She says most congregations she is familiar with struggle to allow congregants to ask questions because it shows a lack of faith. But asking questions “was part of God’s DNA with Israel.” If a Jewish congregant, for example, converses with a rabbi on an issue but stumbles in their argument, the rabbi will “switch sides and try to help you to come to what it is you’re really grappling with.”

She thinks the church in general has lost its community leadership by discouraging members to ask questions and has “forgotten why the rules are there in the first place – so we can form community, live together, help each other and worship together.”

Christians are called to educate themselves, pray, discern and make decisions about what Scripture is saying, Langhauser says, “as what we feel God is informing us, how we feel that Scripture and reason have to go hand in hand, and everybody sees those things in different shades.”

“So, it’s kind of audacious to say that there’s any group of people who are wise enough and faithful enough to make those decisions for just everybody.”

Indeed, Taryn Jones sees little validity to religious exemptions because “there’s plenty in the Bible that we no longer follow. Using these things … to discriminate is just wrong.” 

As a Christian and a practicing Methodist, Seymour advocates for religion and faith that aren’t “about discrimination” but rather “unconditional love and caring for humankind.” As someone who struggled with identity and self-acceptance as a teenager, Seymour forged strong connections between faith and advocacy for the LGBTQ community. 

Jae Moyer portrait at crosswalk
For Jae Moyer, a nondiscrimination ordinance can provide a sense of safety, somewhat in the nature of Missie B’s, which bills itself as KC’s premier gay bar. Last year, the Kansas City, Missouri, manager’s office and the LGBTQ+ Commission teamed up to paint the crosswalk at 39th and Summit streets, outside of Missie B’s, in the colors of the progress pride flag. (Photo by Jeff Tuttle)
Conflicts and Common Ground

Debates over nondiscrimination ordinances, even in the places where they pass, can be divisive and bitter. And members of the LGBTQ community can find the experience of participating in them hurtful and disillusioning.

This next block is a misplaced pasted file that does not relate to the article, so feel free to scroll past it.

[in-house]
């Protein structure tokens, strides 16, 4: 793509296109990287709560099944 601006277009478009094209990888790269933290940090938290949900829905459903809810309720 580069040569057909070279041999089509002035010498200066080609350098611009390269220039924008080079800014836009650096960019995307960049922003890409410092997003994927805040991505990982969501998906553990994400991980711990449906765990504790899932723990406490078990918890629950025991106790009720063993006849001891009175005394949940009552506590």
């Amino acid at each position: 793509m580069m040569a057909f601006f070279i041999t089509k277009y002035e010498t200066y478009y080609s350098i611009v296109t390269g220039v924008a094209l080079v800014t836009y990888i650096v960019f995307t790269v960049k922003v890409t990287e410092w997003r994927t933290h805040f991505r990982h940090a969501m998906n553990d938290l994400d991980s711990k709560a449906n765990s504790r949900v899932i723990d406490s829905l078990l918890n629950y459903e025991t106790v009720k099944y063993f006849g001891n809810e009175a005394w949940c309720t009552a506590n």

Taryn Jones has witnessed conflict during public comment periods at council meetings. It was “emotionally draining and kind of traumatic to be sitting in this room with a bunch of people who are saying all these horrible things about you.” In continuing to work with council members who were opponents, “You have to move past that if you want to get other things done.”

Morris says some people always will oppose such proposals and she has attended Overland Park City Council meetings where “there’s always some individual that causes a scene and uses hateful rhetoric,” arguing they should be allowed to discriminate “because their religious text says it’s a sin and violates their religious conscience.

“Unfortunately, as neutral as individuals like to pretend that statement is, it’s not neutral because there’s a history of mistranslation with biblical Scripture throughout the United States that hasn’t really come into the forefront of conversation,” Morris says.

Yet Moyer has seen people on opposing sides of the issue try to find common ground, albeit with mixed results. Angela Stiens, who narrowly won a Shawnee City Council seat last fall, invited Moyer to go to her church, a “stereotypical Catholic, cut and dried, fire and brimstone kind of church.” They met several other times to discuss the issue, and Stiens “was very gracious with me,” Moyer says. They discussed why Stiens saw the ordinance as infringing on her religious liberties.

“That’s how she saw it,” Moyer says. “I had tried in depth to explain to her how taxing and harmful that was to the LGBTQ community.”